At the time, our son was 19 and he was deep on his addiction path. 

Although I had hope, I realistically knew that tragedy was a distinct possibility.

 He was bouncing between living at home, sofa surfing and being homeless.

He was every bit as much in need of rescue as our sweet puppy.

Watching our son meet and interact with the puppy was pure delight. His heart showed. A smile returned. A tenderness came forth. Although he was struggling, he always had a few minutes to play with the puppy, take him outside to go potty and take him for walks around the neighborhood.

It was a bright spot for all of us to observe the bond and it was a reminder that there was a happier, healthier young man waiting to emerge from addiction.

It didn’t happen right away, of course, and even when he decided to go to treatment about a year later it also included a devastating and rapid relapse that once again reminded us how fragile addiction renders its young adults.

Later that year, he would decide again to pursue treatment, sobriety and recovery. This time it took. Our son was three years free from opiate use in July 2017. During this time, he got a job, earned money to return to college and got straight A’s in his classes.

Through it all, the family dog was his constant companion giving new meaning to the cliche “man’s best friend.”

They spent many hours together. The love between the two warmed our hearts, and each one thrived in many ways.

But then there was a shift. Tiny at first, but unsettling. Then another shift, and then another and another.

Here we are eight months later. Our son’s personality – characterized by attitude, mood and behavior – has changed significantly.

We’re all too familiar with his current state and fear the direction it’s headed.

Exaggeration? No. It’s a pattern we recognize, a pattern we’ve experienced before, a pattern we do not welcome but that we must acknowledge regardless. It’s no longer just mom’s and dad’s radar, it’s the dog’s too.

Without a doubt, the dog knows. He waits by the mudroom door.

When will my guy return he wonders. When are we going for an adventure he wonders. When will we hang out together he wonders. Why is my guy always sleeping when he’s home? Why won’t he talk nicely with Mom and Dad? Why didn’t he celebrate his birthday? Why do I see his car down the street instead of coming home? Why did he come home and go right to his room? Why did he leave in the middle of the night? Will he come back?

The routine has changed, and our dog doesn’t understand. He doesn’t want to eat. He just wants to wait for his guy and get back to the sober, recovery days.

Midwestern Mama

©2017 Our Young Addicts          All Rights Reserved

 

The Birthday Cake

Homemade chocolate cake with caramel frosting. That’s become the family birthday cake of choice. Year after year for all three kids. That’s the cake.

One year our middle son wondered if we could add an ice-cream layer. A tall order, but Mom figured it out. When our daughter became a vegan, Mom even figured out how to adapt the recipe. Gluten-free?  No problem. Cupcakes instead of layer cake? Yep, can do. Whatever the family needed or wanted, our traditional birthday cake has marked each and every birthday.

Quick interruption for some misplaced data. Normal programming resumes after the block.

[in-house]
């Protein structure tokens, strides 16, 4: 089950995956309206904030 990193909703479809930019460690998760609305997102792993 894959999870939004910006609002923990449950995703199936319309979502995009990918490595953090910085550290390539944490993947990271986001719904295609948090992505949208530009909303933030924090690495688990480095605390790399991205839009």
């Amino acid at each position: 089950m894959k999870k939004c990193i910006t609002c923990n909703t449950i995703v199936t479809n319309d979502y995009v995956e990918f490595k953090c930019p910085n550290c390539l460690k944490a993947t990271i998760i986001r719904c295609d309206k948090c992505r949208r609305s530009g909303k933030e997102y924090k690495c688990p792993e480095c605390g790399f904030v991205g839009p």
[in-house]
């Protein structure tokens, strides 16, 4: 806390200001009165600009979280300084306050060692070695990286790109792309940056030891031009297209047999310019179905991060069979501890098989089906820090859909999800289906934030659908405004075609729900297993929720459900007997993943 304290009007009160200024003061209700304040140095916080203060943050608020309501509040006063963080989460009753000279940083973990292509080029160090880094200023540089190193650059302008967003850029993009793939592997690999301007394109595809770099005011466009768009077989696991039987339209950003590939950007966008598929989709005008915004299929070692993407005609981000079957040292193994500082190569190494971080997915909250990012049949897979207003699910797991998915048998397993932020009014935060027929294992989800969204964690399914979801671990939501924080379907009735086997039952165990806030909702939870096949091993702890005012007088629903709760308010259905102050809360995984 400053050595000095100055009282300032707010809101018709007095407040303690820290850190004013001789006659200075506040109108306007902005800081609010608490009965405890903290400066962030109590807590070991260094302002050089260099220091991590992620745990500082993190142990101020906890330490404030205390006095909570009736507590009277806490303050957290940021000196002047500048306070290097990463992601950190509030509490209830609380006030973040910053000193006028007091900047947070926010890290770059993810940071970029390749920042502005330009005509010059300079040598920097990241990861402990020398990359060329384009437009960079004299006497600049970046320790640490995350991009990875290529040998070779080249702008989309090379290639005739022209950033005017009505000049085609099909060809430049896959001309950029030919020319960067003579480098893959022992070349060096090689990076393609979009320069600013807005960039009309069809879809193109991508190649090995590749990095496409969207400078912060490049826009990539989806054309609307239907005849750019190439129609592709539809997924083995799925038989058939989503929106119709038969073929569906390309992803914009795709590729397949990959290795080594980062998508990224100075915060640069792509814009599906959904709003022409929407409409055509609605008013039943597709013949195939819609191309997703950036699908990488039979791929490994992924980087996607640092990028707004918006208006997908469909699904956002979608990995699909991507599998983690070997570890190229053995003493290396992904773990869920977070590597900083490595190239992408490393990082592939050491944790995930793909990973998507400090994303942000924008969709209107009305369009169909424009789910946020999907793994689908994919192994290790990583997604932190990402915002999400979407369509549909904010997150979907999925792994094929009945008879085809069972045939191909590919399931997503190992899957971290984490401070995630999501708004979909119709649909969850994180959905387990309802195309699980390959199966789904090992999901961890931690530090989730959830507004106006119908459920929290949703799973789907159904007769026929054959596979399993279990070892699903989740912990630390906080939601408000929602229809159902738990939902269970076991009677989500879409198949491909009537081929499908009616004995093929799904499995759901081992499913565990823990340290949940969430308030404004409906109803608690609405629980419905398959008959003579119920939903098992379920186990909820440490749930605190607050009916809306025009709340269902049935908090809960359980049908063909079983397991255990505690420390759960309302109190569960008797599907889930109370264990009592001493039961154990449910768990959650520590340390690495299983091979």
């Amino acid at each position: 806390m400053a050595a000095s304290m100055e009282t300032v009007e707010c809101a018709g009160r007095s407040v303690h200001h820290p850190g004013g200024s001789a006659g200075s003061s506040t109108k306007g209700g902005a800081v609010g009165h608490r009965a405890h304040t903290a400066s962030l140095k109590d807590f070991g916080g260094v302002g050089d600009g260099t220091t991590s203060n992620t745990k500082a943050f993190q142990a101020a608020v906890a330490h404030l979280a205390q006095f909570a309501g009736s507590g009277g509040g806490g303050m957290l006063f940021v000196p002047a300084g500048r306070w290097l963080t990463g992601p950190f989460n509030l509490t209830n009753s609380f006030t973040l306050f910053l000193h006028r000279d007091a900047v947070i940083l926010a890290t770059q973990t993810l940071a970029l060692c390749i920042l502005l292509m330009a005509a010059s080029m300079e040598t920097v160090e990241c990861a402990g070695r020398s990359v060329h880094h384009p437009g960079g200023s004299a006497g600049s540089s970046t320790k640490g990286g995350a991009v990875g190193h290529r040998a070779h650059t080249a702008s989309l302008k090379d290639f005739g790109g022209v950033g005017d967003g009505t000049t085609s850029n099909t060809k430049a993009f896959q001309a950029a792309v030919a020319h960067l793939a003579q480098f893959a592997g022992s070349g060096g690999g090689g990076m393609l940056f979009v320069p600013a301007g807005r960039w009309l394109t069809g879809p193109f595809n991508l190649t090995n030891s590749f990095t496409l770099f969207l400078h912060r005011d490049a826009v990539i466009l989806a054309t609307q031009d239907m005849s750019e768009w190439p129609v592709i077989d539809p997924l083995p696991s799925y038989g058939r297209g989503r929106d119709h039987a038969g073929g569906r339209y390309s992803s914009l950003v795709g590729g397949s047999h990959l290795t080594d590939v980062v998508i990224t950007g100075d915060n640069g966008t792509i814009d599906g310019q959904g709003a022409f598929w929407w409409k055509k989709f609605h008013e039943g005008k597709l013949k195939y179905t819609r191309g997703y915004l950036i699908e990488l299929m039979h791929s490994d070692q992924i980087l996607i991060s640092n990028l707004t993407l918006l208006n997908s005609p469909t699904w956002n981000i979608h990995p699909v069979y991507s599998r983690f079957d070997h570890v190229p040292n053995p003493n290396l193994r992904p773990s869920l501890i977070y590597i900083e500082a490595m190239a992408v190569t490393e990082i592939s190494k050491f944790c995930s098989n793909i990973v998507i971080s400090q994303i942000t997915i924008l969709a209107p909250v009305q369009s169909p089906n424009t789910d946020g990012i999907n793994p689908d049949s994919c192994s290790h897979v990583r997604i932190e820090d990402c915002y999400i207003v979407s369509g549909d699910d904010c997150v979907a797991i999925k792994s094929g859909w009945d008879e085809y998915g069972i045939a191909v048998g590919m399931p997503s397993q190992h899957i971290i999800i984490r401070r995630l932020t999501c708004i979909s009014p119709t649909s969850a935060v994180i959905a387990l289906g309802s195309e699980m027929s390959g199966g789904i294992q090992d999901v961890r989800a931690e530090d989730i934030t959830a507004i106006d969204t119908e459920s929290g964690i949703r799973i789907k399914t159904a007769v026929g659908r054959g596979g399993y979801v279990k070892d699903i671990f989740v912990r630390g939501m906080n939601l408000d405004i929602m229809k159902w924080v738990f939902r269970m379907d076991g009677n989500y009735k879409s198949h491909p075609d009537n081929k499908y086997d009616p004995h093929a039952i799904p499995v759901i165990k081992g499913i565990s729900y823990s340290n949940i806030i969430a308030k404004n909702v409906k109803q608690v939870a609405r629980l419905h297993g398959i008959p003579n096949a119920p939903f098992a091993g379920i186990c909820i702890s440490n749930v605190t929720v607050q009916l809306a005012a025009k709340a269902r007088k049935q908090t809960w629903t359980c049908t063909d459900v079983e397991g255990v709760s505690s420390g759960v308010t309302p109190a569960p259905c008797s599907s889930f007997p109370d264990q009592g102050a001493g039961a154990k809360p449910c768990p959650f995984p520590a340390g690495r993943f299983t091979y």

This year, our middle son is struggling – with depression, with anxiety, with cannabis use (including marijuana and CDB oil) as a means to self medicate, and he’s decided to quickly taper off Suboxone for his opioid-use disorder.

He’s in a mood, and yesterday’s birthday was no exception.

It’s a concerning observation after three years of recovery and getting his life back in order. Sure, it’s summer, so maybe things will come back into routine and alignment once his college classes start up again next week. I fear I am just hoping, pretending, not wanting this to be relapse, a return to use, not wanting this to be the slippery slope.

But this is a slippery slope and it’s one we’ve watched our son go down before. Even though we can see it, we can’t prevent this 25 year old from going near the edge and possibly slipping and sliding.

As I made the cake a day ahead, in preparation for the busy work week, I told my husband I was feeling sad because I knew I was making a cake for someone who didn’t really want a cake this year. We talked about how the cake is not just for the birthday boy, but also for all the family and friends who celebrate his life. The cake is a symbolic reminder of how much we love the person who is part of our lives and how much we look forward to the year ahead.

The birthday morning arrived and our son wandered down the street to his friend’s house where he spent the better part of the day. When he came home around dinner time, he went upstairs, showered and went to bed. A few hours later, he took the dog for a walk, and when he returned we said Happy Birthday.

Thanks, he said. Then he told us we could go on without him. It’s just another day, he said. He didn’t open his cards or presents. He didn’t say another word. He just went back upstairs and went to bed.

There sat the beautiful cake. This year’s version was a slight variation – salted caramel, butter cream frosting. Dad, younger brother and I just sat there and salivated for a piece of cake but with a sudden lack of appetite. Although there were no candles on the cake, it felt like someone blew out the candles before we even began singing Happy Birthday. It just felt empty, sad, lonely.